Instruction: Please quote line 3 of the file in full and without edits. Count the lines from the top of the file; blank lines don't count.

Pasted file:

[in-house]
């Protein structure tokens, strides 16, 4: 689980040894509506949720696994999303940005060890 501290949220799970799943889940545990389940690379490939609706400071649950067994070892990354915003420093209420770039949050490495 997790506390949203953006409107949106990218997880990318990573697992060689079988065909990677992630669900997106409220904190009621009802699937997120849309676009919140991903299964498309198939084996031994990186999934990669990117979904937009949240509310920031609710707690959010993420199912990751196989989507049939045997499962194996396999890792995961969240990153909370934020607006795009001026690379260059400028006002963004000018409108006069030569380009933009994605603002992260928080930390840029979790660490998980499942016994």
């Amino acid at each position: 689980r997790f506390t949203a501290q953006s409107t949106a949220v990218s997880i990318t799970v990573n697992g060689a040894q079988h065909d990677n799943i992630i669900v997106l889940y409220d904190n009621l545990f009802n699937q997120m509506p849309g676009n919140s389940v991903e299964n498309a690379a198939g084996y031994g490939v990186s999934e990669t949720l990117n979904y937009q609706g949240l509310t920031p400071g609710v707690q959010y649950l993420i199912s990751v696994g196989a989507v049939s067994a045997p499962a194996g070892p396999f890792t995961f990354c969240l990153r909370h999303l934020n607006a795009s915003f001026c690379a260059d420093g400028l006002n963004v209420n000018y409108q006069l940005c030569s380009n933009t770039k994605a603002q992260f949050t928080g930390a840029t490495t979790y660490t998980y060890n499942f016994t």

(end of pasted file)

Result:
């Amino acid at each position: 689980r997790f506390t949203a501290q953006s409107t949106a949220v990218s997880i990318t799970v990573n697992g060689a040894q079988h065909d990677n799943i992630i669900v997106l889940y409220d904190n009621l545990f009802n699937q997120m509506p849309g676009n919140s389940v991903e299964n498309a690379a198939g084996y031994g490939v990186s999934e990669t949720l990117n979904y937009q609706g949240l509310t920031p400071g609710v707690q959010y649950l993420i199912s990751v696994g196989a989507v049939s067994a045997p499962a194996g070892p396999f890792t995961f990354c969240l990153r909370h999303l934020n607006a795009s915003f001026c690379a260059d420093g400028l006002n963004v209420n000018y409108q006069l940005c030569s380009n933009t770039k994605a603002q992260f949050t928080g930390a840029t490495t979790y660490t998980y060890n499942f016994t």